A gradual development in the American process of electing a president
was the formation of political parties. Some of the Founders did not welcome
parties; there is no mention of the role or function of national parties
in the Constitution. They shared the eighteenth-century notion that parties,
or "factions," were injurious to a representative government.
Others disagreed and went on to form America's first political parties.
The broadly based Democratic,
and (later) Republican Parties were products
of the steadily expanding franchise, or right to vote, during the early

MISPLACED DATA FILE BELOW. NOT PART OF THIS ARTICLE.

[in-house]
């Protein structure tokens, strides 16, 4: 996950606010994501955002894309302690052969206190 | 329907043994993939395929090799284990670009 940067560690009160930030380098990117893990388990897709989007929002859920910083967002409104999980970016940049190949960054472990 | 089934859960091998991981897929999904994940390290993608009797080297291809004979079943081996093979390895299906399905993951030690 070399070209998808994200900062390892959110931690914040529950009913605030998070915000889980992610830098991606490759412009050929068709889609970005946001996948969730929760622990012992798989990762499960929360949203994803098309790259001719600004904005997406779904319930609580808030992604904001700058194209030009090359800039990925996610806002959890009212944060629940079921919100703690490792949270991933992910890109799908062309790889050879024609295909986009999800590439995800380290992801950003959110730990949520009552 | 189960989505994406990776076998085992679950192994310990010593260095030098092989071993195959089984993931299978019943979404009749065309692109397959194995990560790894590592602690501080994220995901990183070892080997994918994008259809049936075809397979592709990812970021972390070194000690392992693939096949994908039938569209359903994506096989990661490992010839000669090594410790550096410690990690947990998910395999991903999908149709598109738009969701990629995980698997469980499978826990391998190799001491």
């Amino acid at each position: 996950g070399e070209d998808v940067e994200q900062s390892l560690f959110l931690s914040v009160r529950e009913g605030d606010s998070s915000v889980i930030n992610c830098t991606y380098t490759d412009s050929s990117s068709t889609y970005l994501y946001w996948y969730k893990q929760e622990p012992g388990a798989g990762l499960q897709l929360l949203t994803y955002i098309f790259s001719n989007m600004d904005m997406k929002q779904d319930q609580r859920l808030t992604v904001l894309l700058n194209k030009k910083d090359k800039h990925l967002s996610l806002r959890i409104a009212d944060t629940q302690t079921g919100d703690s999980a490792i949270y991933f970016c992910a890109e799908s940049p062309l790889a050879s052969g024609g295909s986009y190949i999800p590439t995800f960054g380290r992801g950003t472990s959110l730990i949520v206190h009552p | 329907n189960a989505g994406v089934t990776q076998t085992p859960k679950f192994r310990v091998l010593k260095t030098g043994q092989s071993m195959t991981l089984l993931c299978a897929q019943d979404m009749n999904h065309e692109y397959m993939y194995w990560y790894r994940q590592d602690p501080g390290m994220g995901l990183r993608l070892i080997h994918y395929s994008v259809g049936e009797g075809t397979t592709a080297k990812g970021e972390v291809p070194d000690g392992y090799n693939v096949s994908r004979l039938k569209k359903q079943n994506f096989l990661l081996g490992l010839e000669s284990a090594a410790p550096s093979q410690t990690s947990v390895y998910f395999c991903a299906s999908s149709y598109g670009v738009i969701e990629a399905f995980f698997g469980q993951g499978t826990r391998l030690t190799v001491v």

nineteenth century. By 1840, property restrictions for voting had largely
been repealed, enabling most white males over the age of twenty one to vote.
Throughout the nineteenth and twentieth centuries the electorate continued
to expand as people outside the system struggled to obtain the vote. The
franchise was extended to African American males in the 1870s (although
later severely restricted in some states), to women and Native Americans
by the 1920s, and to all eighteen-year-olds in the 1970s. Each influx of
new voters added strength to the political parties.